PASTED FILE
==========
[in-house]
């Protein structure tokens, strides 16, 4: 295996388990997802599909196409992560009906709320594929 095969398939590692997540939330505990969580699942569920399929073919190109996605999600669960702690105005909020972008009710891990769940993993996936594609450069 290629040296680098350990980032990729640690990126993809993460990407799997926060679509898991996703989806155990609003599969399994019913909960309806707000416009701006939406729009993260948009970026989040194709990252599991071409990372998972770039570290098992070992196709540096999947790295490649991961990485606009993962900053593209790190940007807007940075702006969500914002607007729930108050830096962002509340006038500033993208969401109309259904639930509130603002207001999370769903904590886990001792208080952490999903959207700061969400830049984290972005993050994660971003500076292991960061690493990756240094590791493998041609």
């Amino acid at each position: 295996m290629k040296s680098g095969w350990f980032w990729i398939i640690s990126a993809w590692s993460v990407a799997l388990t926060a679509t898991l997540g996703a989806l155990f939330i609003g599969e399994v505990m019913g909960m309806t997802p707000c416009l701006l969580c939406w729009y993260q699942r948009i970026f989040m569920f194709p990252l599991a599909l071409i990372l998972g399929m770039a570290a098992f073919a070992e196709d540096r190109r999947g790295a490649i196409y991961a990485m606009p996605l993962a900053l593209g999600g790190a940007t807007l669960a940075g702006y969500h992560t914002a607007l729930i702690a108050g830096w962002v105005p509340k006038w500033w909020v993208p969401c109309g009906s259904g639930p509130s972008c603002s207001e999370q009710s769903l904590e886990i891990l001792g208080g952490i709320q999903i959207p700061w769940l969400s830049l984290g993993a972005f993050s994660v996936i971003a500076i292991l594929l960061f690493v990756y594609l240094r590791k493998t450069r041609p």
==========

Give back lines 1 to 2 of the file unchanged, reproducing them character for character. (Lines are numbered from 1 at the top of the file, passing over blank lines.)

[in-house]
């Protein structure tokens, strides 16, 4: 295996388990997802599909196409992560009906709320594929 095969398939590692997540939330505990969580699942569920399929073919190109996605999600669960702690105005909020972008009710891990769940993993996936594609450069 290629040296680098350990980032990729640690990126993809993460990407799997926060679509898991996703989806155990609003599969399994019913909960309806707000416009701006939406729009993260948009970026989040194709990252599991071409990372998972770039570290098992070992196709540096999947790295490649991961990485606009993962900053593209790190940007807007940075702006969500914002607007729930108050830096962002509340006038500033993208969401109309259904639930509130603002207001999370769903904590886990001792208080952490999903959207700061969400830049984290972005993050994660971003500076292991960061690493990756240094590791493998041609």